How to tell the difference between kidney pain and back pain-
According to a recently publicized survey, 80 percent of American adults will experience back pain at some point in their lives. This finding correlates with other statistical reports that found back pain as one of the leading causes of visits to the doctor and persons missing work.
In the United States, back pain is second only to headache as the most common neurological condition. In fact, four out of five people are said to have or have had experienced back pain.
Yet, despite these alarming statistics, not many people are worried about their back pain. With good reason. The most common type of back pain is acute back pain, a short-term condition that lasts anywhere from a few days to a few weeks. Treatment typically consists of rest, exercise, hot/cold compress, analgesics, and other pain medications.
However, while most back pain lasts only for a very short time, there are rare instances where the pain could be chronic. Chronic back pain is a cause for alarm since the condition is often a symptom of another underlying condition that is usually more serious and requires more immediate medical help. One such type is kidney back pain, which is a sign of a disorder in the kidneys.
How to identify kidney pain
Kidney pain is most often affected by a kidney infection or a stone in the tubes coming out of your kidney.
Where the pain is located-
Kidney soreness is felt in your flank, which is the region on either side of your spine between the base of your ribcage and your hips. It, as a rule, happens on one side of your body, however, it can happen in the two sides.
Type of pain-
Kidney pain is normally sharp on the off chance that you have a kidney stone and a dull throb in the event that you have a disease. Frequently it will be steady.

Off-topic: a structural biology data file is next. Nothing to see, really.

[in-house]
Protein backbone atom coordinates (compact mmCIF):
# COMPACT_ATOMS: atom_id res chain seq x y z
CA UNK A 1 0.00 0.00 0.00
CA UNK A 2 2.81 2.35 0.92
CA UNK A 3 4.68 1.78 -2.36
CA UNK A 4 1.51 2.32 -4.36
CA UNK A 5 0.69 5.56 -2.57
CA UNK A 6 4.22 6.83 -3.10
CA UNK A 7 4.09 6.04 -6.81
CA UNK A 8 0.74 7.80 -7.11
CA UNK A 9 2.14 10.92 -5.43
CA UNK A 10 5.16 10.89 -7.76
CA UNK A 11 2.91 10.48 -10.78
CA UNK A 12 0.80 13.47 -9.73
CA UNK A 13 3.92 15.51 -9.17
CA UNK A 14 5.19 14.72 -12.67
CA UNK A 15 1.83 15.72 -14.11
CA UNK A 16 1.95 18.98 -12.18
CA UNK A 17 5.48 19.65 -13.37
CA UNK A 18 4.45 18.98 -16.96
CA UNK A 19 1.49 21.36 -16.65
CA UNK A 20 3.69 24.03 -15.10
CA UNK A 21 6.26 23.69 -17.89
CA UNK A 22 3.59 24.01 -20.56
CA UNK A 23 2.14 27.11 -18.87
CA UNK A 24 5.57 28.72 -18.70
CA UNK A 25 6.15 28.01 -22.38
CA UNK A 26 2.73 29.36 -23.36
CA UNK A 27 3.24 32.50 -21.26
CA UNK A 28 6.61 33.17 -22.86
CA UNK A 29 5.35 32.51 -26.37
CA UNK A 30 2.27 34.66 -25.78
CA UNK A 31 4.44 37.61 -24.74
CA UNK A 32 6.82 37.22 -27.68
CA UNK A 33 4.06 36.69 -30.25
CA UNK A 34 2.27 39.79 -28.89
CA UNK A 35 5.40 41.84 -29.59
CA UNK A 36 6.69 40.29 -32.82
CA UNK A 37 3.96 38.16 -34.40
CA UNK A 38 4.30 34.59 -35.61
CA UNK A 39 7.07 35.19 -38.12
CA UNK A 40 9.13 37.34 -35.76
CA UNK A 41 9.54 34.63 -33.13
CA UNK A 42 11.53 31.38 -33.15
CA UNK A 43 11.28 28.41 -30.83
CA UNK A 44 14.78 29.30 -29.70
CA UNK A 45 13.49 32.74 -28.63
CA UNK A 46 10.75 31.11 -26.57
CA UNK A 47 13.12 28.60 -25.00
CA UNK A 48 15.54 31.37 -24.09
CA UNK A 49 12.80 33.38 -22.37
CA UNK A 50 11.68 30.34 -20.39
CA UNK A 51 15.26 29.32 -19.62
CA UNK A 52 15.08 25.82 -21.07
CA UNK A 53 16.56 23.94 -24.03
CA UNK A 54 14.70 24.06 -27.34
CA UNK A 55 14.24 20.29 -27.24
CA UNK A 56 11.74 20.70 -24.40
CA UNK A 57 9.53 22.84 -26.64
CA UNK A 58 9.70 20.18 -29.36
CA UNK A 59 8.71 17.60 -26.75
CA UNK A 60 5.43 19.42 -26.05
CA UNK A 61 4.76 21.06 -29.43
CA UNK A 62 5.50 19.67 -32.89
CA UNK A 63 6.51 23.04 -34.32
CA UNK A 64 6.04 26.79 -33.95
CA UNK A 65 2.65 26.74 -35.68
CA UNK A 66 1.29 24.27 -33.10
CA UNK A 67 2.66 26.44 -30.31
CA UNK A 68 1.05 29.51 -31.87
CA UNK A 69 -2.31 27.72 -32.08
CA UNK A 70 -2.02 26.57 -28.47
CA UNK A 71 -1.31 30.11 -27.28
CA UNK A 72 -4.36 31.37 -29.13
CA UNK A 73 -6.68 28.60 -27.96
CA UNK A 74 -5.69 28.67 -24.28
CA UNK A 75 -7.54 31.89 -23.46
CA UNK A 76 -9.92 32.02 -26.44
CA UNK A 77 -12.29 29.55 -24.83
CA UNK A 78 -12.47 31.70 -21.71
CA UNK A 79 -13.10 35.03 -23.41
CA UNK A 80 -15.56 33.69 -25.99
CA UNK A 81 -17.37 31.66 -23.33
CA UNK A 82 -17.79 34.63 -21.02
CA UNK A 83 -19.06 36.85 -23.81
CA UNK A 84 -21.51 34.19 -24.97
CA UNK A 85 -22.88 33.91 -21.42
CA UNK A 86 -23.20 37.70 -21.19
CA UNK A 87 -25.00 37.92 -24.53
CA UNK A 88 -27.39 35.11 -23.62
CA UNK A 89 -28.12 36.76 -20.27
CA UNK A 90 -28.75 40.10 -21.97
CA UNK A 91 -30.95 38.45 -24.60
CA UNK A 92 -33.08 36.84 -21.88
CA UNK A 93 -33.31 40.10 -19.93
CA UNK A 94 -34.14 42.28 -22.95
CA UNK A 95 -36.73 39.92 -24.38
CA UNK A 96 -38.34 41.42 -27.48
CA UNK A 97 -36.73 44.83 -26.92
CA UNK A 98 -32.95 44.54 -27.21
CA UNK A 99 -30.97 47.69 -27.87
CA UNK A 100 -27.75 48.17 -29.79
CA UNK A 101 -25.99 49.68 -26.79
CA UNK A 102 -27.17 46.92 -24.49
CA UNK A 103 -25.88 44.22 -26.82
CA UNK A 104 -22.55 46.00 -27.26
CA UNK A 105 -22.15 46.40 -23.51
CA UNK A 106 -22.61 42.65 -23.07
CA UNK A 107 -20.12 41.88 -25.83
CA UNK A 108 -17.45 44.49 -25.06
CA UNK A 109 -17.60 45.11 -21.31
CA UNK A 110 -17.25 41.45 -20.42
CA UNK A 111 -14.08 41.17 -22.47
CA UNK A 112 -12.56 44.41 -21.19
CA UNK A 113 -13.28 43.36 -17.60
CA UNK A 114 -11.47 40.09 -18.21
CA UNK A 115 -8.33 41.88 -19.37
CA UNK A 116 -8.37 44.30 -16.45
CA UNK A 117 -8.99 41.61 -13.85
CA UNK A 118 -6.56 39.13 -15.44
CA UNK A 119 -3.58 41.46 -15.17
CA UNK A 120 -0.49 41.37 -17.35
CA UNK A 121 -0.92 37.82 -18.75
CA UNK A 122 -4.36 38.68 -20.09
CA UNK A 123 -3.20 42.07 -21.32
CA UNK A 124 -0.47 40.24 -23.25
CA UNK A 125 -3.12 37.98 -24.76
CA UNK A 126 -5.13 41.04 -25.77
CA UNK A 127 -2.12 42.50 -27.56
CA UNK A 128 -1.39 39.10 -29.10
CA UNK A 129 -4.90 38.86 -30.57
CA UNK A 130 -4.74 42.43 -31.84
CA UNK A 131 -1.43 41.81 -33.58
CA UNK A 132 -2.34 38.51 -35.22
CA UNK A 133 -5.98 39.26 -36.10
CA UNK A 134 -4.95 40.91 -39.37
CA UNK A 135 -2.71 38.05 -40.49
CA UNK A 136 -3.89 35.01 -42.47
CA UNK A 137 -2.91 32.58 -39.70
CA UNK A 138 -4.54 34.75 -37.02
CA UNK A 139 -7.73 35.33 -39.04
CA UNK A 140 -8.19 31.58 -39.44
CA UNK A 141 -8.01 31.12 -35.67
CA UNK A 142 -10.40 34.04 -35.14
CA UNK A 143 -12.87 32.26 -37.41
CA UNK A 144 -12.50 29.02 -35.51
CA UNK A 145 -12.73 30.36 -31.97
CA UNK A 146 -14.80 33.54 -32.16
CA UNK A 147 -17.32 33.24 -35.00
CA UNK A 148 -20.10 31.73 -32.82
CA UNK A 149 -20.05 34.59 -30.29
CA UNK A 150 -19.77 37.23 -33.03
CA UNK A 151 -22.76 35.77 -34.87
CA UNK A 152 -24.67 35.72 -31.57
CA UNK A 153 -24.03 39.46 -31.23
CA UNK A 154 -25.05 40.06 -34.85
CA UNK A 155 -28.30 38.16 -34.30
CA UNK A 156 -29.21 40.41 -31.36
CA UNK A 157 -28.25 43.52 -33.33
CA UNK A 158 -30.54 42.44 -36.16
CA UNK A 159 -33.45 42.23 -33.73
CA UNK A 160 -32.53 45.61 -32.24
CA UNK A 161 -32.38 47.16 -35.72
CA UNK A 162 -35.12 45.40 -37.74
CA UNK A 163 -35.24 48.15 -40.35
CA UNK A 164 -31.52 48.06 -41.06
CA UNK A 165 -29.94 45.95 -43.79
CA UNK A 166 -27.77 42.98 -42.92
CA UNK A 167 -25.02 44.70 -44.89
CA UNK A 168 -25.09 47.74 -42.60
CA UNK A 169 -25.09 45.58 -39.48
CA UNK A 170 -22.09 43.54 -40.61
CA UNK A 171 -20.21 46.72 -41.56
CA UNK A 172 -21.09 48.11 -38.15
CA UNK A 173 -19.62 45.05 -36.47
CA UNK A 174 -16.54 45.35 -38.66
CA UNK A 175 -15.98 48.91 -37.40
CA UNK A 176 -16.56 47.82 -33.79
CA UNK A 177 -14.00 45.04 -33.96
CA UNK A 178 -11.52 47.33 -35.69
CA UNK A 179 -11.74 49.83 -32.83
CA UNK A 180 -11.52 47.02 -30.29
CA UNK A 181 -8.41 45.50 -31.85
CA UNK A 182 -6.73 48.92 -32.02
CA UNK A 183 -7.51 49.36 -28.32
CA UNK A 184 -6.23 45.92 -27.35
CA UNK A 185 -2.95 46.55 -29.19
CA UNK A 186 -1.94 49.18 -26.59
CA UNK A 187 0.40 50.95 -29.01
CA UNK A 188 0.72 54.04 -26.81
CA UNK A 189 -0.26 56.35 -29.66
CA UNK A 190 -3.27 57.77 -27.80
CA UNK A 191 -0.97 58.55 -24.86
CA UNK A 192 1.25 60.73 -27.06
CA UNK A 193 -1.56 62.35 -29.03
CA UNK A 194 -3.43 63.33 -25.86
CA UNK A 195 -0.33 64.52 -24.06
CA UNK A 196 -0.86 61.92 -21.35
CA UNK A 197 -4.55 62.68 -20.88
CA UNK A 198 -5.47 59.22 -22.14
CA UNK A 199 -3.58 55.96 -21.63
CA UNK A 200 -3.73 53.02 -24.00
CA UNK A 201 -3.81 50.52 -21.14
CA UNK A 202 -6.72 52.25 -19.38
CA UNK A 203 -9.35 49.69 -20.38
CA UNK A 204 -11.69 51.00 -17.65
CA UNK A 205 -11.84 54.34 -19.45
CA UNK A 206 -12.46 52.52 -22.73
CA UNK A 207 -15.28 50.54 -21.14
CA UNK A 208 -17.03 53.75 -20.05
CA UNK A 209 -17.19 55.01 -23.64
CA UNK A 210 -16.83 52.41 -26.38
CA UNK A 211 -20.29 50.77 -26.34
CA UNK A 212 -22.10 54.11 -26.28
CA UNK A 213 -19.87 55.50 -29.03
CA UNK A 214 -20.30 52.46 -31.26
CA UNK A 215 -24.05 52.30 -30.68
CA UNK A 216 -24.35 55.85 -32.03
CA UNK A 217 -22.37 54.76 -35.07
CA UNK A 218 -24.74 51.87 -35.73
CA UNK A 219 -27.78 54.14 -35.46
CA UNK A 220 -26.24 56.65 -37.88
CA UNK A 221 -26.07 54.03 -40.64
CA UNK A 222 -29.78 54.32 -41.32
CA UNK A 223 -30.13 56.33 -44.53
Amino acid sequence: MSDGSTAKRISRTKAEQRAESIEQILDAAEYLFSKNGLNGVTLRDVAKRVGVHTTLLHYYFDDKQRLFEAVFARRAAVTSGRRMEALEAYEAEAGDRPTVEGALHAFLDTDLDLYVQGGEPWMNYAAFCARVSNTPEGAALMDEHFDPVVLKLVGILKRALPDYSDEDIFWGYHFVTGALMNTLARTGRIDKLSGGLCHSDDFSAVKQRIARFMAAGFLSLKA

It won’t deteriorate with development or leave without anyone else without treatment. In case you’re passing a kidney stone, the pain may fluctuate as the stone moves
Radiation of the pain
Sometimes the pain spreads (radiates) to your inner thigh or lower abdomen.
The severity of the pain
Kidney pain is arranged by how terrible it is — serious or mellow. A kidney stone, as a rule, causes extreme pain, and the pain from a disease is normally mellow.
Things that make it better or worse
Regularly, nothing improves the pain until the issue is adjusted, for example, by passing the stone. Unlike back pain, it for the most part won’t change with development.
If you have a kidney infection or a kidney stone, you may also experience:
fever and chills
nausea and vomiting
cloudy or dark urine
an urgent need to urinate
pain when you urinate
a recent infection in your bladder
blood in your urine (this can happen with an infection or kidney stones)
small kidney stones that look like gravel in your urine
How do you know if your back pain is a symptom of kidney infection?
There are various means by which you can differentiate kidney back pain from normal back pain. But the most common method is to find out where the pain is coming from.
Now, some sufferers of kidney back pain will find this a little difficult to accomplish since it feels like the pain is coming from all over the body with no one source of pain. However, if you concentrate and try to focus on where the pain comes from instead of how the pain is making you feel, it should not take you long to identify the source of the pain.
You will know if it is kidney back pain because the pain stems from the area of the back where the kidneys lie. Focus on the sides of your spine, specifically on the area just above the hips. If you realize that the pain is actually emanating from there, then chances are that kidney back pain is due to some type of kidney infection.
But there are forms of kidney back pain that are caused by injury, not infection.
Indeed, kidney back pain may be a direct result of an injury or trauma to the kidneys, not necessarily an infection of the organ. You will know if your kidney back pain is injury-related if you feel tenderness in the area above your hips where the kidneys are located. When this area receives direct injury or trauma, it could result in direct injury to the organs themselves. That’s why getting hit in this particular area of the back is sometimes called a “kidney punch.”